It burned for at least an hour and now, several hours later, there are still flashing lights at that farm. The fire was burning in their trees, so I imagine some firemen are watching to see it doesn’t flare up again.

I haven’t posted anything in honor of National Poetry Month for a few days, but thinking of fire makes me think of Aussie poet Frank Prem’s book DEVIL IN THE WIND, about the devastating bush fires he witnessed in 2009. This promises to be a fascinating account in poem form! It’s for sale now on Amazon. Here’s the dazzling cover — and the link (Amazon .com)

Devil In The Wind: Voices from the 2009 Black Saturday bushfires (Poetry Anthology Book 2) by [Prem, Frank]

 

Morning Musings

Good morning, everyone!winter-rural road-ahead

It’s a frosty one here on the Canadian prairie this morning; my phone registers our temperature as -36 C. Definitely CRISP, but warmer than the city of Saskatoon, which is -39 C or -37 F, according to Environment Canada. The predicted high today is -27 C.

Needless to say, our furnace is running pretty steady. I’m so thankful we don’t have to haul in firewood and keep the place warm with the old wood stove! We’ve had a couple more snowfalls this month — not heaps, but enough to keep the snow removal people on the go.

Our cats have serious cabin fever. During most of this winter our weather has fluctuated and they’ve had a few days every week when they could go out. But this cold spell (below -20 C) has settled on us all week and they don’t venture out for more than a few minutes until they’ve had enough.

And I have a cold. Mostly sinus drip, for which I’m taking decongestant and drinking hot stuff. A great day to stay inside and let my imagination wander to green grass and budding trees. The high for next week Wed is to be -16 C, so we will slowly come out of this.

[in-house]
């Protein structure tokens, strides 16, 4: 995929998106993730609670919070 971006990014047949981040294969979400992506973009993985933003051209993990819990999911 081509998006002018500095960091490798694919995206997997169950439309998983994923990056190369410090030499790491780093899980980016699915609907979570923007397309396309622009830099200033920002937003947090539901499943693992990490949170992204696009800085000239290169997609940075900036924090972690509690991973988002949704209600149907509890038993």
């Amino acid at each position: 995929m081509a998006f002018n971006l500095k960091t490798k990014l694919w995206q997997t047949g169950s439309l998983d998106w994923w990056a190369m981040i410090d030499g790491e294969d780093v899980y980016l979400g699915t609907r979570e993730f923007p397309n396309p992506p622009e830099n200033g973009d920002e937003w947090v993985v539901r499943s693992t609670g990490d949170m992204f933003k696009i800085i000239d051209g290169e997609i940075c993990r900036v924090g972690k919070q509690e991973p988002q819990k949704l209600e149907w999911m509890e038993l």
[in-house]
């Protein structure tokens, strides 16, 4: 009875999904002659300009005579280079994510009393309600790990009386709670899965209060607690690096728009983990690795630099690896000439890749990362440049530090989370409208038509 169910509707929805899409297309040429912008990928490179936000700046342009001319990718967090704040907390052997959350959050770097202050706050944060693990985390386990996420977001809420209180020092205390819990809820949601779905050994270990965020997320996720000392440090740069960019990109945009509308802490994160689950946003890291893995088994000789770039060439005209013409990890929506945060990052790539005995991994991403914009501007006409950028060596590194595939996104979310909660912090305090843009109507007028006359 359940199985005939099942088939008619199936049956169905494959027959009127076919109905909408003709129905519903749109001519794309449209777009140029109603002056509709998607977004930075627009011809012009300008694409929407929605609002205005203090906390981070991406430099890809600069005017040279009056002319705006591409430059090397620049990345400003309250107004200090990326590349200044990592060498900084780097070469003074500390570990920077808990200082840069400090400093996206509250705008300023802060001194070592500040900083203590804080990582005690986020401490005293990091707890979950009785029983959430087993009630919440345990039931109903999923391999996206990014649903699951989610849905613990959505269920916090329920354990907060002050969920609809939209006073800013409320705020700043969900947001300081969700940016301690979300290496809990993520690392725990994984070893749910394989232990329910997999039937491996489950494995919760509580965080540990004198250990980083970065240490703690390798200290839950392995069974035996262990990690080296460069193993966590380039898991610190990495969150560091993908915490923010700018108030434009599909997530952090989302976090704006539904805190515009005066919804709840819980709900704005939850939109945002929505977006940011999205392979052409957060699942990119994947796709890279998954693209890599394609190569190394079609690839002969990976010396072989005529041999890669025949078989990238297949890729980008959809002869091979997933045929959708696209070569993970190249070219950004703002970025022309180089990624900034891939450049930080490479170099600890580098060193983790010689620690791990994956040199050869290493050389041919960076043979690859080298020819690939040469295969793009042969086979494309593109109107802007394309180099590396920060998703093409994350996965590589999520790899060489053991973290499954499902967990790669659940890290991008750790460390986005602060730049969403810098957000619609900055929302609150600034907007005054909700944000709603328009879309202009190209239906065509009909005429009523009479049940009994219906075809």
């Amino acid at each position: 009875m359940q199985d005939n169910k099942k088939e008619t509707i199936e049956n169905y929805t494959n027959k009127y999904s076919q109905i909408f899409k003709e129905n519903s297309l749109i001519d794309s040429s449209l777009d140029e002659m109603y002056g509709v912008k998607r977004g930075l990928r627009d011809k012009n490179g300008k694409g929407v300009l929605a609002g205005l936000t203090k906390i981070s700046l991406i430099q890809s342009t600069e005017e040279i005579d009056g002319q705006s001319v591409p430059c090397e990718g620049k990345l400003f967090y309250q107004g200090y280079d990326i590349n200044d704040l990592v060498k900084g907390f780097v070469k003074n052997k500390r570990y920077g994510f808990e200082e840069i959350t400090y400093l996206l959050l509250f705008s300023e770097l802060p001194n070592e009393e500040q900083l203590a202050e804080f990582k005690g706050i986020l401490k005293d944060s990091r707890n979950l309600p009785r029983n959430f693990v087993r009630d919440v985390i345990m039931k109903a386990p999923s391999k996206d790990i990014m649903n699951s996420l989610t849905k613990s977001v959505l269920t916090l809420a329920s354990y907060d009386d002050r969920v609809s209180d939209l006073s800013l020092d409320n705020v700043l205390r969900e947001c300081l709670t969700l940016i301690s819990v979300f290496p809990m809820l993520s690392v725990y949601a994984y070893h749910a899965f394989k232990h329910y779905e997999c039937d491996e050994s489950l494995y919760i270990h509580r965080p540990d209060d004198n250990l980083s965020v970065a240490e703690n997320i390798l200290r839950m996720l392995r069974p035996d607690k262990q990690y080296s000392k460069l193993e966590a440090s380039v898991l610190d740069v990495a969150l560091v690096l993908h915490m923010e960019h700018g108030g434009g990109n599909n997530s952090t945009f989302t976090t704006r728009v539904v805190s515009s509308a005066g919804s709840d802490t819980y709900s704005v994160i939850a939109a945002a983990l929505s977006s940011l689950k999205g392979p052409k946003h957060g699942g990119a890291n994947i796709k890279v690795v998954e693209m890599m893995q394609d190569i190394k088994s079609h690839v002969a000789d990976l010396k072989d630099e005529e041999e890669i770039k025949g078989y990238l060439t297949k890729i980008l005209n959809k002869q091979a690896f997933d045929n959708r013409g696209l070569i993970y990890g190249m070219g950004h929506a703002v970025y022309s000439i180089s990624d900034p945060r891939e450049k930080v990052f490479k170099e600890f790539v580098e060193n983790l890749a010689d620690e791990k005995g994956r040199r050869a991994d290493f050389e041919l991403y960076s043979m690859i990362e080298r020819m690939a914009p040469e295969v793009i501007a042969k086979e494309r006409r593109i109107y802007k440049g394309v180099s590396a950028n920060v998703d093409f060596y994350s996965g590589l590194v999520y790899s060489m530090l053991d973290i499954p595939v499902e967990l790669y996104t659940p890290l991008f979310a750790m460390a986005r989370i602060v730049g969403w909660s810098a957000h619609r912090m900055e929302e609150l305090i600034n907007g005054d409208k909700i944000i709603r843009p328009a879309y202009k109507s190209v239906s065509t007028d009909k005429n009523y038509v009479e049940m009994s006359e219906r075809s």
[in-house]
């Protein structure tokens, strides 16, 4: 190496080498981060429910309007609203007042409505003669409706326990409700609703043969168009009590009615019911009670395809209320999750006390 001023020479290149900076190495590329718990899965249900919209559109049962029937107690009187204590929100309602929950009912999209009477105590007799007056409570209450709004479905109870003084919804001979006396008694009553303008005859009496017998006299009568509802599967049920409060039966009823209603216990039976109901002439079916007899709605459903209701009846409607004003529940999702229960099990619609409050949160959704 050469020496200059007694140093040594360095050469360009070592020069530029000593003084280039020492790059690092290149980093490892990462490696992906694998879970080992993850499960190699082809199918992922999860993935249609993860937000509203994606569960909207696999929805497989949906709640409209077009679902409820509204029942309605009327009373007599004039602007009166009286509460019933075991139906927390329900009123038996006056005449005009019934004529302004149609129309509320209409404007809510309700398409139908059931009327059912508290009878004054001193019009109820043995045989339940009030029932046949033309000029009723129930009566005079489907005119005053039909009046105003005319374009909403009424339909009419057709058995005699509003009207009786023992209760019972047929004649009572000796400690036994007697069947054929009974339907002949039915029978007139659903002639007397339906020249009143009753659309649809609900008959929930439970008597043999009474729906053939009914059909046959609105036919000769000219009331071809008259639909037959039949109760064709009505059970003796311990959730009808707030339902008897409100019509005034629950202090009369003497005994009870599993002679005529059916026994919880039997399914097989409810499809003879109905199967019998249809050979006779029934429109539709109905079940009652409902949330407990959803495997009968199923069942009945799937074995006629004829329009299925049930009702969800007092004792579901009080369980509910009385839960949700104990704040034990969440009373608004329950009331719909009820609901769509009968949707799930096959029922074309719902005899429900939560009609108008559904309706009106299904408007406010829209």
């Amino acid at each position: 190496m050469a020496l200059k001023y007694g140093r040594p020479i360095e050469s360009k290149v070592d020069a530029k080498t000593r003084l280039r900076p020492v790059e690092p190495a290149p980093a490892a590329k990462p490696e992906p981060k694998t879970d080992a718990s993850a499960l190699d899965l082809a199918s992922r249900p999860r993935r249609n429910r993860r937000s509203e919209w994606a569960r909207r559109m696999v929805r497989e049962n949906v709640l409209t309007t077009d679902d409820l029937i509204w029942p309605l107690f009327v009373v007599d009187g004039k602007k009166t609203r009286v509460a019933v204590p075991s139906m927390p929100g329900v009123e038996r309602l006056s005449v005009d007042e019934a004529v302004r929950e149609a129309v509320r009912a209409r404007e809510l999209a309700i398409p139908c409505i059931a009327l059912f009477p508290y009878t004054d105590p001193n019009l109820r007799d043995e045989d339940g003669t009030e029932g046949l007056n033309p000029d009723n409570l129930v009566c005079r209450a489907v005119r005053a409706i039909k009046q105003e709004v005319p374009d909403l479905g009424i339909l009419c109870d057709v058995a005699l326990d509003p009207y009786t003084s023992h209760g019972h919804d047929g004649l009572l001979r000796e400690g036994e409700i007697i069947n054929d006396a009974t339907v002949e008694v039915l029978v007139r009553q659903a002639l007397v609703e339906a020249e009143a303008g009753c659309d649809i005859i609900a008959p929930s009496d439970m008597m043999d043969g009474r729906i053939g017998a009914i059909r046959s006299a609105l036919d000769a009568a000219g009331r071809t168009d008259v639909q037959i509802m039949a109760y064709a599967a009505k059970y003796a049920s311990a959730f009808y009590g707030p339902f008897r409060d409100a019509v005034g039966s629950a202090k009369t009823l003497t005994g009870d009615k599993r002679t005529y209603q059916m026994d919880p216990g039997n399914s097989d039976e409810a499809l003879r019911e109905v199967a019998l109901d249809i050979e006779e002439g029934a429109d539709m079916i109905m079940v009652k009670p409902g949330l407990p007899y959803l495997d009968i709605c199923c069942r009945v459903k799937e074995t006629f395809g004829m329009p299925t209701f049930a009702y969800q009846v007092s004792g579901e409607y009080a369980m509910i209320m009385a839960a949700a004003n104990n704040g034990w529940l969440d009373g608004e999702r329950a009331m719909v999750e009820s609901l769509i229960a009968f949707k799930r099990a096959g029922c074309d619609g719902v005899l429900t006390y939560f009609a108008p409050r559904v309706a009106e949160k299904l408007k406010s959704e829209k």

I just came across this little verse in the 1974 Friendship Book of Francis Gay. I don’t know if I should find this a comfort or not?
When snow is deep and toes are numb,
when aches and pains make faces glum,
it’s odd to think you’ve only got
four months to wait to feel too hot!

Anyway, I wish you all a good day, wherever in the world you are. My thanks to all of you who are reading and following this blog. I’m delighted that I can “visit” with so many people this morning without having to leave my warm house. 🙂

 

Fire: A Fierce Foe

Aspiring Author Sammi Cox offers her Weekend Writing Prompt HERE.

I haven’t done one of these before, but Dale’s post got me enthused. The challenge is to write a seventeen-word story using the word IGNITE.

Such a short story is the tip of an iceberg, where you know there’s a whole chunk hidden under what you see on the surface. Here’s my offering, and I hope you get a glimpse of the larger story.

“We think a tossed cigarette ignited the ditch grass.” The despondent farmer watched as his wheat blazed.

~~~~~~~~~~~~~~~~~~~~~~~~~~~~~~~~~~~~~~~~~~~~~~~~~~~~~

This is a very real threat in dry years here in the western prairies. Our son-in-law is one of the volunteer firemen and has been called out different times to crops and hay fields ablaze. One Sunday morning half a dozen of our younger men left in the middle of the church service to go fight a fire.

Not a reality: You wouldn’t see a farmer standing there watching while his crop burned. The local farmers and volunteer firemen are out with tractors and loaders, working for hours, plowing or scraping fireguards to contain the blaze to one field.

This summer was so dry our municipality put a ban on ALL fires, including all outdoor BBQ pits and such, in case a stray spark would ignite a blaze. One of the main causes of fires in our area, however, are the sparks that fly from passing trains, igniting the long, dry grass along the train tracks.